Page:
Les Hommes de bonne volonté is the _________.
Longest novel ever published
Shortest novel every published
The oldest novel
None of these
Les Hommes de bonne volonté (transl. Men of Good Will) is an epic roman-fleuve by French writer Jules Romains, published in 27 volumes between 1932 and 1946. It has been classified both as a novel cycle and a novel and, at two million words and 7,892 pages, has been cited as one of the longest novels ever written.
The volume written in chronological order from volume one, Le 6 octobre, through volume twenty-seven, Le 7 octobre, between them cover 6 October 1908 through 7 October 1933 in French life—an average of one volume per year, book-ended by one volume each for two particular days. The plot is expansive and features a large cast of characters, rather than narrowly focusing on individuals, but the two principals are Pierre Jallez, a poet loosely based on Romains, and Jean Jerphanion, a teacher who later goes into politics. They meet in volume 2 starting at the École Normale Supérieure and become friends. Jerphanion marries a woman named Odette and lives happily with her, while Jallez tries several times to find love and is eventually married to Françoise Mailleul. In the course of their careers, meanwhile, Jerphanion spends ten years in the Chamber of Deputies and is briefly Minister of Foreign Affairs, and Jallez finds success as a novelist, each trying to secure peace in their own way, though the First World War takes place half way through the story, which ends with the first foreshadowings of World War II.
Structurally, Men of Good Will is a roman-fleuve—a long work across several volumes with continuation of plot and related characters that may mean it forms a single novel. It has been described as a novel cycle or novel sequence,and as a novel, by different writers. Its full extent, at 2,000,000 words, across 7,892 pages,779 chapters and 27 volumes, means it has been described as one of the longest novels ever written—sometimes the single longest.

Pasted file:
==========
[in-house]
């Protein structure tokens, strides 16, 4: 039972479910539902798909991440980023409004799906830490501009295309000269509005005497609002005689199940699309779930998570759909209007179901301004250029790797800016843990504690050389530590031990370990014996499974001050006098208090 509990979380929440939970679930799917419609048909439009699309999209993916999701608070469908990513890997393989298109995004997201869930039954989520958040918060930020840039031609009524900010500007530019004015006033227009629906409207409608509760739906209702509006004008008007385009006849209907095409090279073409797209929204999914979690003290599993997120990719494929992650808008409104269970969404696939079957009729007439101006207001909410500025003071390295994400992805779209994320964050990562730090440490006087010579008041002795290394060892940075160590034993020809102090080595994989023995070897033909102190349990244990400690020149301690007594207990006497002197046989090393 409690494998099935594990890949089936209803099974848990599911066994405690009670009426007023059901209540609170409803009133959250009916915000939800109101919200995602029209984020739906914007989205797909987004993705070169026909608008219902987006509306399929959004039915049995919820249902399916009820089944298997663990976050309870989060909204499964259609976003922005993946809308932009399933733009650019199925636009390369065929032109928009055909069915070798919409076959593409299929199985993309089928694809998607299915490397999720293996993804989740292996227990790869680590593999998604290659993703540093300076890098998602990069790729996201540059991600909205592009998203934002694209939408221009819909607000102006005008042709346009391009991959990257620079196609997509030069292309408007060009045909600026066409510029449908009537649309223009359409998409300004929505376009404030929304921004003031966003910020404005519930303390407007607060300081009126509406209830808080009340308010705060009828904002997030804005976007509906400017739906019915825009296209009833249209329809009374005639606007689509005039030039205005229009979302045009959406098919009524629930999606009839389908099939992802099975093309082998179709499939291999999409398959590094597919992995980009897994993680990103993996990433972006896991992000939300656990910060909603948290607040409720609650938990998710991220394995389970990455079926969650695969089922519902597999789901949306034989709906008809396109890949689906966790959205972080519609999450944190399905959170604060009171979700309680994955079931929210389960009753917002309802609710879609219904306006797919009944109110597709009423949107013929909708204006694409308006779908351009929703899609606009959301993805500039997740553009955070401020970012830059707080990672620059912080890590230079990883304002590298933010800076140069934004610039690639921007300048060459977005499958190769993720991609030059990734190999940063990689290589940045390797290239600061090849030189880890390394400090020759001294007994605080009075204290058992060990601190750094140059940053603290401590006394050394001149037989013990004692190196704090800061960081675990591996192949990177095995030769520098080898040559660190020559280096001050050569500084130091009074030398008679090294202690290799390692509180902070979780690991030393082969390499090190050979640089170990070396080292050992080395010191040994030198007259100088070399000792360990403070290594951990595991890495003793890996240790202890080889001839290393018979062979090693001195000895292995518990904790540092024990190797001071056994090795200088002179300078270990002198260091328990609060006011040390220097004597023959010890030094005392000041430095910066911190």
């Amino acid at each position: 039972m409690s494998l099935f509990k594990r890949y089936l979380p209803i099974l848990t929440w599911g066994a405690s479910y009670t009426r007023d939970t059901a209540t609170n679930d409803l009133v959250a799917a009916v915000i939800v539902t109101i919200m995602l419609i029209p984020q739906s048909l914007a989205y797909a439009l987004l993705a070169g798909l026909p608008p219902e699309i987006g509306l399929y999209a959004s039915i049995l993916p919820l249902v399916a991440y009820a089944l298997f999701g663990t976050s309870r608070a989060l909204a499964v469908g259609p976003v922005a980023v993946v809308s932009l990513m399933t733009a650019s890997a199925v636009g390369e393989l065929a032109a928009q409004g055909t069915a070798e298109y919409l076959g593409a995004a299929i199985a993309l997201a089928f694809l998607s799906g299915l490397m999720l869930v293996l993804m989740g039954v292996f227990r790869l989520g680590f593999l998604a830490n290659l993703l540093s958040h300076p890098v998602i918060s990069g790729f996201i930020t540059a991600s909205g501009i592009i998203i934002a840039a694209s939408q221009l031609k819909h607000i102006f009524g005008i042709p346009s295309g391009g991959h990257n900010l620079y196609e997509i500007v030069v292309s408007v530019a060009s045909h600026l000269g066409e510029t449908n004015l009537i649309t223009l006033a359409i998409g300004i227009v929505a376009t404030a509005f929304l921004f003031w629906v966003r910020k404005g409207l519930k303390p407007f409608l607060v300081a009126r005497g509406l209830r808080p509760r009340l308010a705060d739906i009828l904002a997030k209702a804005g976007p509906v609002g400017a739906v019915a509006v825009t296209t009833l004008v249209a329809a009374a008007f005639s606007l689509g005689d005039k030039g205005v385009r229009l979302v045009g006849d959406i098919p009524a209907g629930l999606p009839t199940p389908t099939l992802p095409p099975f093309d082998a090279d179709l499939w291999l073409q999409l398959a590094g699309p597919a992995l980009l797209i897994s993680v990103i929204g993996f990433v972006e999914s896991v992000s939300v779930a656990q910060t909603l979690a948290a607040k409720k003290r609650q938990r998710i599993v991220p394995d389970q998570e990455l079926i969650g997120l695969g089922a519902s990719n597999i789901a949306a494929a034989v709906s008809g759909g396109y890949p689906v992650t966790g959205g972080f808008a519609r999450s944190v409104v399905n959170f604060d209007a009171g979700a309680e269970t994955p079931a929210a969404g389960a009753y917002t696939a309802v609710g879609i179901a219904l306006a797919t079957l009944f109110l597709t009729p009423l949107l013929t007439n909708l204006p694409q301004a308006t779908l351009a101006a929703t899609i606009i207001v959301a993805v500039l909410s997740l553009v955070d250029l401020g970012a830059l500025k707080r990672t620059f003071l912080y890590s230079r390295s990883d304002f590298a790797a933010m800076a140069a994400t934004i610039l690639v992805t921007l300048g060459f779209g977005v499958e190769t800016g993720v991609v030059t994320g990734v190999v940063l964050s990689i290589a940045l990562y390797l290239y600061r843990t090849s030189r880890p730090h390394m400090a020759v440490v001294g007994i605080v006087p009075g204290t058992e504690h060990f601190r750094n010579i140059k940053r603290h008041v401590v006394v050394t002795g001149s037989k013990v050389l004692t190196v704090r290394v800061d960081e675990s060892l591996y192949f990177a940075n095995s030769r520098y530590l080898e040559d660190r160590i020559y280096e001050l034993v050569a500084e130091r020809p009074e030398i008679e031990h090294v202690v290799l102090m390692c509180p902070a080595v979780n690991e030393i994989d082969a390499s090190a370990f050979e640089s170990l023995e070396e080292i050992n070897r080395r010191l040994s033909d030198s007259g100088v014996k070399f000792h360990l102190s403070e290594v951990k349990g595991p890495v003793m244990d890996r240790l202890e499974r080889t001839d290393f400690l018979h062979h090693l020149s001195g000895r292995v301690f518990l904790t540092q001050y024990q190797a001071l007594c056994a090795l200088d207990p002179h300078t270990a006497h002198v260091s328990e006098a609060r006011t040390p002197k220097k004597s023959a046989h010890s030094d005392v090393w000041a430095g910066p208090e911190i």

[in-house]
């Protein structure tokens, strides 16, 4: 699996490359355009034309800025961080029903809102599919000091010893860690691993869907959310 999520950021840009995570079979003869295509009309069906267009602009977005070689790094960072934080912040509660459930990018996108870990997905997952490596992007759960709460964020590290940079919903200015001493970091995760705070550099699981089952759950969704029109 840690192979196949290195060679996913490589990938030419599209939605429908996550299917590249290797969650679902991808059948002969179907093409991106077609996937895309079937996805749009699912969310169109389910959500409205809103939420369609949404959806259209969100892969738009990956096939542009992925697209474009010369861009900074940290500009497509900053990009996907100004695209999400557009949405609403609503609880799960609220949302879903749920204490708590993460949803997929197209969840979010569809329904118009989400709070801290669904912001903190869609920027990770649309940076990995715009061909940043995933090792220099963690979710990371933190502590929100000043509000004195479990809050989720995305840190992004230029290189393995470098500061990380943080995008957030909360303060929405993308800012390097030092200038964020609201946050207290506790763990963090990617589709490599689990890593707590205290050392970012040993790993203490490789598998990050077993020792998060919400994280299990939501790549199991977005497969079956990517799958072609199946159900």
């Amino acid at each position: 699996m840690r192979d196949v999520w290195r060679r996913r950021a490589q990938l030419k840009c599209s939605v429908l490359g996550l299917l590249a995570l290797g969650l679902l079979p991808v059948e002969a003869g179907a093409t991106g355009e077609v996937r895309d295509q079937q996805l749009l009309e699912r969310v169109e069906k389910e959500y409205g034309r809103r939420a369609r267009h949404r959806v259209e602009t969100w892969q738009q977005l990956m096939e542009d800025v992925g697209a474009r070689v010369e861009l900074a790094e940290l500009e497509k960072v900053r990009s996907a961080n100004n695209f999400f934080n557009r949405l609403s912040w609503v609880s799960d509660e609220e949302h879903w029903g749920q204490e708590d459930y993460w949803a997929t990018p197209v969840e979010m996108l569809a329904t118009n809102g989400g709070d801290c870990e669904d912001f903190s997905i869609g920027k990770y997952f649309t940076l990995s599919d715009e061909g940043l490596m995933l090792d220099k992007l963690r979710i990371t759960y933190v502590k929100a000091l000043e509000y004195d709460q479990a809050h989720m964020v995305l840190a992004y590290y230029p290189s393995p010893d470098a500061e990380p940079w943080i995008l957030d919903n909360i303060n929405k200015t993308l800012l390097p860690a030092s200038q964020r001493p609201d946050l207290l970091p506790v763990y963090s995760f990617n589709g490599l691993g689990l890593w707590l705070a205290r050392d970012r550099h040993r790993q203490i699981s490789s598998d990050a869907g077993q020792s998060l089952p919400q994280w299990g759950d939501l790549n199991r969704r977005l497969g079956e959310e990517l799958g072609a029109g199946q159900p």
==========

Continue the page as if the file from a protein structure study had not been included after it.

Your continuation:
Men of Good Will and particularly certain portions of it—Encyclopædia Britannica picks out the victory parade at the end of World War I—are emblematic of Romain's philosophy of unanimism, characterised by an interest in the collective rather than individuals. In the preface, Romains says that the ideas behind it can be traced to his very first work, La vie unanime, published in 1904. This emphasis on group spirit is, writes Harry Bergholz, partly why Men of Good Will jumps from character to character as much as it does, rather than following one thread. While characters do recur, their stories may be told discontinuously. Bergholz gives the example of Françoise Mailleul, whose birth is the subject of a chapter in volume 9 but who doesn't feature again, apart from brief reappearances in volumes 13 and 18, until her marriage to Jallez in volume 26. Rather than telling the story of a few people, Romains' aim is "to paint a complete picture of our twentieth century civilization, in all its aspects, human and inhuman, social as well as psychological". Plot threads, too, are begun, recursively interrupted, and returned to later, sometimes several volumes on.This cross-volume inter-cutting presses the reader to take the work as a whole, since plots are not always resolved within single volumes, which therefore cannot be fully understood without reference to the others.
In all, there are approximately 40 main characters but counts of the full cast vary widely, from 600 total through 1,000 to 1,600. The characters are listed at the beginning of volume 25 (Le Tapis magique). They cover all walks of life, both in terms of class and occupation, as part of attempting to depict society as a whole, though the poor are underrepresented and the bulk of the novel relates to the middle classes. Other themes of the book include marriage and friendship, the internal deviance of outwardly respectable families, Oedipal issues in father-son relationships (literal and metaphorical), Freemasonry, crime, sexual perversion, and the potential—or lack of it—for goodwill, suitably applied, to avoid collective failures such as wars. War and the struggle for peace are continuing themes throughout. The first and last volumes each feature a group of schoolchildren being lectured on the dangers of war. Jallez and Jerphanion are preoccupied with these considerations, and two volumes are dedicated to the Battle of Verdun, a key point in the narrative.
Romains began writing Men of Good Will in 1931 and announced the project in 1932. The original French publishers were Flammarion and each of the 27 volumes sold, in its first printing, at least 40,000 copies. By 1946, around 85,000 copies had been sold of the first volume. Romains wrote two volumes each year at around 600 pages between them. There were 14 volumes in the first American editions, in which publishers Alfred A. Knopf combined each of the two annual volumes into one.The Knopf editions were translated into English by Warre B. Wells (volumes 1–3) and Gerard Hopkins (volumes 4–14)